Brain

Madison, WI (March 3, 2020): Recently published results from an evaluation of 1,065 chemical and drug substances using the devTOX quickPredict (devTOXqP) screening platform developed by Stemina Biomarker Discovery, Inc. demonstrated the platform's ability to predict developmental toxicity in humans with high accuracy using a cell-based test. In a peer-reviewed article published in Toxicological Sciences, scientists from the U.S.

A smartphone app that allows users to check for jaundice in newborn babies simply by taking a picture of the eye may be an effective, low-cost way to screen for the condition, according to a pilot study led by UCL and UCLH.

Jaundice, where the skin and whites of the eyes turn yellow, causes 114,000 newborn deaths and 178,000 cases of disability a year worldwide, despite being a treatable condition. Three quarters of deaths are in south Asia and sub-Saharan Africa.

Fitness trackers like Fitbit and Garmin watches make it easy for anyone to collect data about health and performance.

Now college athletic programs are moving toward implementing more data-driven trackers -- devices or apps that can monitor students' heart rates, sleep or even class attendance -- into their own programs to help keep their athletes as competitive and healthy as possible.

Researchers and the participants who enroll in their clinical trials do not always speak the same language, making it difficult to share trial results with study participants.

As a result, most clinical trial participants are not told the results of the study in which they were involved, though most would like to know, and most researchers would like to tell them, report Medical University of South Carolina (MUSC) researchers in an article published in the Journal of Clinical and Translational Science.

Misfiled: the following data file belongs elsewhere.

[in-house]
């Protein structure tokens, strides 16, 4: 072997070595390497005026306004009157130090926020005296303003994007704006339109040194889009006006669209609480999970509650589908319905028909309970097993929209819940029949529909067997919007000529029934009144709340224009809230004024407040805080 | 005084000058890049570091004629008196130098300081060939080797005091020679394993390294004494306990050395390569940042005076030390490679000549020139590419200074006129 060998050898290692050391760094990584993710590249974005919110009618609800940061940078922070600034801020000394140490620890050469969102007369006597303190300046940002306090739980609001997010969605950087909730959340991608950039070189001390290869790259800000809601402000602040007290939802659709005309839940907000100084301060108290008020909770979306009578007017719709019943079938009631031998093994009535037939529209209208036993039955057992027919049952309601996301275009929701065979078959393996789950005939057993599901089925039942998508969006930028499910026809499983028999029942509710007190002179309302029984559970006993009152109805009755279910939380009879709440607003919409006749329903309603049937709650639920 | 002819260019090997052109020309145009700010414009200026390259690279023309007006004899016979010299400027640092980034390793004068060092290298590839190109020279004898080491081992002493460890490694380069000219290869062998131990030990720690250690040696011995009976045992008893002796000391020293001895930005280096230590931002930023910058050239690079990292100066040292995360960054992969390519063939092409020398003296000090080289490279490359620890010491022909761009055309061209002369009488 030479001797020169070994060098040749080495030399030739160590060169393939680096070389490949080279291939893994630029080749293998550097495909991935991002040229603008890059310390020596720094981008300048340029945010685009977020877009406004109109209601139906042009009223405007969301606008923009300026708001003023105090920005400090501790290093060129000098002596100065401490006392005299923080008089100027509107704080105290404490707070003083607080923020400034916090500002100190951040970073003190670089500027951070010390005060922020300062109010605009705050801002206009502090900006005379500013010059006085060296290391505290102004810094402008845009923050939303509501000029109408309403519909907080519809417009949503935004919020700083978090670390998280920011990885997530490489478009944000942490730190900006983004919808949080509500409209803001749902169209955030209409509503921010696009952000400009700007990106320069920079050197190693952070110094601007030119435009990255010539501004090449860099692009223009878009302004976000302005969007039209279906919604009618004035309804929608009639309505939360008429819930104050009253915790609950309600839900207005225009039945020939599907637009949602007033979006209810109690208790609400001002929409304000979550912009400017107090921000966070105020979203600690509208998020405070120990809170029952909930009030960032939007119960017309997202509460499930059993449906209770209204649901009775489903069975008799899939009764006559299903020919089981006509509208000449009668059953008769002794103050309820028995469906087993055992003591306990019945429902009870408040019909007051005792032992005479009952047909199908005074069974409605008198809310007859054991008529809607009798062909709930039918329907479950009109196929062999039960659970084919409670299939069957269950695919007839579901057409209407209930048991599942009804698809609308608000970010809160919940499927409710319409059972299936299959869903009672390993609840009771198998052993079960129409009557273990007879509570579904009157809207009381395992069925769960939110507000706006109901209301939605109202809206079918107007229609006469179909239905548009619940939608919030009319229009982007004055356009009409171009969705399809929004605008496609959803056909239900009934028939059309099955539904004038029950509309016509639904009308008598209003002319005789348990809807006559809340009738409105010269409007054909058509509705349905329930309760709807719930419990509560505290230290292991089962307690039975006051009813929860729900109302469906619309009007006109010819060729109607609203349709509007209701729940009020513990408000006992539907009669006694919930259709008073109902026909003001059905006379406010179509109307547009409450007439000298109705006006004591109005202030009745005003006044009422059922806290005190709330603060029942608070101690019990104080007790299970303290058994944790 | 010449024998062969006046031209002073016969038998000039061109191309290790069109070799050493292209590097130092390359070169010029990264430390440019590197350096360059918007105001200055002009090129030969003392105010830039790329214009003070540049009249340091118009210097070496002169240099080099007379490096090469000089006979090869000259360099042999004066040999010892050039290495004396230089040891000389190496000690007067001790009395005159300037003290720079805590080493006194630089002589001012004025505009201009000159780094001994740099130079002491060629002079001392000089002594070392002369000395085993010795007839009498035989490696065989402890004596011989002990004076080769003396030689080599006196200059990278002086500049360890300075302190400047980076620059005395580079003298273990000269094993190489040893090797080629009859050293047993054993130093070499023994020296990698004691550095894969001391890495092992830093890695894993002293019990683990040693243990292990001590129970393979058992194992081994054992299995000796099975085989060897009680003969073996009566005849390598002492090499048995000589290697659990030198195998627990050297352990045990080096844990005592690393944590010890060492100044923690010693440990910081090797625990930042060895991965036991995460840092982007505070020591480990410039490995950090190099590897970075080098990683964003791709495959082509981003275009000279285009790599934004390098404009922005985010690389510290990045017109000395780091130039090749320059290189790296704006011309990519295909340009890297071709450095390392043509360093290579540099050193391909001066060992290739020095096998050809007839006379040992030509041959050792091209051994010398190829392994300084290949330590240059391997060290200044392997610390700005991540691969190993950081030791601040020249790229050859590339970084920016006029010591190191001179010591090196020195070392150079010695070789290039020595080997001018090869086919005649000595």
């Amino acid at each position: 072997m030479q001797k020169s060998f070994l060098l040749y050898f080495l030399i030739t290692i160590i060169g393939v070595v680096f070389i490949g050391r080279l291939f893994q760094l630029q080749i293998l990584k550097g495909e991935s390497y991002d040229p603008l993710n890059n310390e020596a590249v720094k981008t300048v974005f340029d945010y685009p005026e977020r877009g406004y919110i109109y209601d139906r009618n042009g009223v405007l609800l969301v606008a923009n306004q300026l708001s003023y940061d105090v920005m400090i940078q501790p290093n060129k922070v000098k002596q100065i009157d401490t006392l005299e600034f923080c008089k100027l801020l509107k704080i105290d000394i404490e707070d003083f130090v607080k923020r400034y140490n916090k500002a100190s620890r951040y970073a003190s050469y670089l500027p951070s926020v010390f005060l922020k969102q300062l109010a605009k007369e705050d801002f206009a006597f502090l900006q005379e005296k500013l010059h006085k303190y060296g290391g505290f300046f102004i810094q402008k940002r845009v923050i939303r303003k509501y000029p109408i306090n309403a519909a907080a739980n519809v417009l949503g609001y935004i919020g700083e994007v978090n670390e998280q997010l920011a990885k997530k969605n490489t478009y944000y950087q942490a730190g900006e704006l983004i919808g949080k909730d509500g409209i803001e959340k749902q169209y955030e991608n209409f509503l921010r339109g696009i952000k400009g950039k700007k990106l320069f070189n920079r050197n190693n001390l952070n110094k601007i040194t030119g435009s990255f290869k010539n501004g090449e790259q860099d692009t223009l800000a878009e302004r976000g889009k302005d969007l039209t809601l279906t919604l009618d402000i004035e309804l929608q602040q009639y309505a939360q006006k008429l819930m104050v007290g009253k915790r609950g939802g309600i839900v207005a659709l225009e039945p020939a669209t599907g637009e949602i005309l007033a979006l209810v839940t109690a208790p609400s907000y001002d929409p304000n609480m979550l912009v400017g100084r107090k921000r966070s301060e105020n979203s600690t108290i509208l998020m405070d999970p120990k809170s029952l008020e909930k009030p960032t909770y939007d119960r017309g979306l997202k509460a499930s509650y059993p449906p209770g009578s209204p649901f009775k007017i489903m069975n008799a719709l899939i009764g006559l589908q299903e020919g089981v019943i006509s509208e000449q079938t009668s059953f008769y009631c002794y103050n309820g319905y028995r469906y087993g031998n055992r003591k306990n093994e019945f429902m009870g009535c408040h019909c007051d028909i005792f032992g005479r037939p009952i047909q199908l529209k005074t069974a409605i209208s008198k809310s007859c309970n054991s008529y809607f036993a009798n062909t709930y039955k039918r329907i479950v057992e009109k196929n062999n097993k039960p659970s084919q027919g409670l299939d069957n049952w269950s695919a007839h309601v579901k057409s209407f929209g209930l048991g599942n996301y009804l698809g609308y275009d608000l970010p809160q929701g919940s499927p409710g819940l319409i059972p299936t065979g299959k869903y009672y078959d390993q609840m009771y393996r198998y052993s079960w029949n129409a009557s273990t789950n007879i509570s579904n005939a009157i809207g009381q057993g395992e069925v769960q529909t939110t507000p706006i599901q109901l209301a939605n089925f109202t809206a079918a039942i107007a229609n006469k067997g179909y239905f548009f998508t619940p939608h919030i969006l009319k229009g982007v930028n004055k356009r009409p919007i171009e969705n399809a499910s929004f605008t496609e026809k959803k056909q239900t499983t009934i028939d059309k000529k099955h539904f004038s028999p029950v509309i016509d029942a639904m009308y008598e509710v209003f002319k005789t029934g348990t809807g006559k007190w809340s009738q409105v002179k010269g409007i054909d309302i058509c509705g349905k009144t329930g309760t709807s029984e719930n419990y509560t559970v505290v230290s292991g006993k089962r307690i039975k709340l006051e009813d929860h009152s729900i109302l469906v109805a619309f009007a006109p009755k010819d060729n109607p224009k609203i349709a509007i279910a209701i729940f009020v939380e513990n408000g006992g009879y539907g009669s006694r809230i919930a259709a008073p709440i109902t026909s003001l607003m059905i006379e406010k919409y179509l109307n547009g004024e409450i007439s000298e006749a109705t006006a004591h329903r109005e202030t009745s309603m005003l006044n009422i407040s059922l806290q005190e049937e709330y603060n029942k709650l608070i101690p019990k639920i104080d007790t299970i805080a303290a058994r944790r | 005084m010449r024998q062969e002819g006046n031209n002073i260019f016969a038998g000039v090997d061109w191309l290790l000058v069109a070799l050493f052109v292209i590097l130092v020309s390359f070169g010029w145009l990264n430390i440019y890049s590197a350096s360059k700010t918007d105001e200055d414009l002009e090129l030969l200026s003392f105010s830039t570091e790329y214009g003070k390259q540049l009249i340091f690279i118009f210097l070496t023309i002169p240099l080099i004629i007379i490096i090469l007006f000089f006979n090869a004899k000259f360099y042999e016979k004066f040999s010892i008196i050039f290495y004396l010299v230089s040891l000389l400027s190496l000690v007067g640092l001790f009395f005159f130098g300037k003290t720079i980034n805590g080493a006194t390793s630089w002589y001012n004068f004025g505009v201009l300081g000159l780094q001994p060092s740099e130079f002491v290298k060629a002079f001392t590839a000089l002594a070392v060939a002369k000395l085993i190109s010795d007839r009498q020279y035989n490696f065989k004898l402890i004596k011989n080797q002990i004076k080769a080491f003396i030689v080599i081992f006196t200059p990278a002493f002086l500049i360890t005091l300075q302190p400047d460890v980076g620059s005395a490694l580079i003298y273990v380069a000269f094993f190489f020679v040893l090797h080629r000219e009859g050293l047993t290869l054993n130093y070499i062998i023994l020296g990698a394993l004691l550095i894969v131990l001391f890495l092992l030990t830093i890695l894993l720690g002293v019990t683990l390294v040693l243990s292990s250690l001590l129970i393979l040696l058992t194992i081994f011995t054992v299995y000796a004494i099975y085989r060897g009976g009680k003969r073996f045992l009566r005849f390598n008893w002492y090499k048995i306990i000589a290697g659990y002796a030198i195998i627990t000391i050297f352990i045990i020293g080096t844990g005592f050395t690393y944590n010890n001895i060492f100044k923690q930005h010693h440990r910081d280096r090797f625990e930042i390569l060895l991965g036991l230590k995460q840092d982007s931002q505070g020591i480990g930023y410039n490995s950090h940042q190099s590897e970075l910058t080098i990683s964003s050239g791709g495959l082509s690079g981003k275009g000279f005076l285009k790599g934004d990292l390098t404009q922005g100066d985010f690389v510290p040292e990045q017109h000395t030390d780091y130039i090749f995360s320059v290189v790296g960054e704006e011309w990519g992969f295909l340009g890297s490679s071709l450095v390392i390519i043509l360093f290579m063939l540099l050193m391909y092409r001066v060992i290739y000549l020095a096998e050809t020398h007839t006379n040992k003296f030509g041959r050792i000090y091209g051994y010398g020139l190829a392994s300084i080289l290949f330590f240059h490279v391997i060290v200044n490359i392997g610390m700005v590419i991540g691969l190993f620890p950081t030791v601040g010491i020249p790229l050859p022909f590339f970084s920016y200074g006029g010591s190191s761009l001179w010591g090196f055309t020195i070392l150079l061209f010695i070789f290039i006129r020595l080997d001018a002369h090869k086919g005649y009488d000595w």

A practical method for mapping the flow of a current in devices with complex geometries that could be used to optimize circuit design has been developed at KAUST.

A traditional high-school physics experiment is to place iron filings on a piece of paper above a permanent magnet. The small metal particles will arrange themselves into a series of lines connecting the two ends, or poles, of the magnet. This enables students to visualize the otherwise invisible field lines that mediate magnetic attraction and repulsion.

The "Monday Effect" is real - and it's impacting your Amazon package delivery.

So says researcher Oliver Yao, a professor of decision and technology analytics in Lehigh University's College of Business.

He's found that the "Monday Effect" - that letdown of returning to work after a weekend, which is documented to impact finance, productivity and psychology - also negatively affects supply chains.

Please Note: The 2020 American Physical Society (APS) March Meeting that was to be held in Denver, Colorado from March 2 through March 6 has been canceled. The decision was made late Saturday (February 29), out of an abundance of caution and based on the latest scientific data available regarding the transmission of the coronavirus disease (COVID-19). See our official release on the cancelation for more details.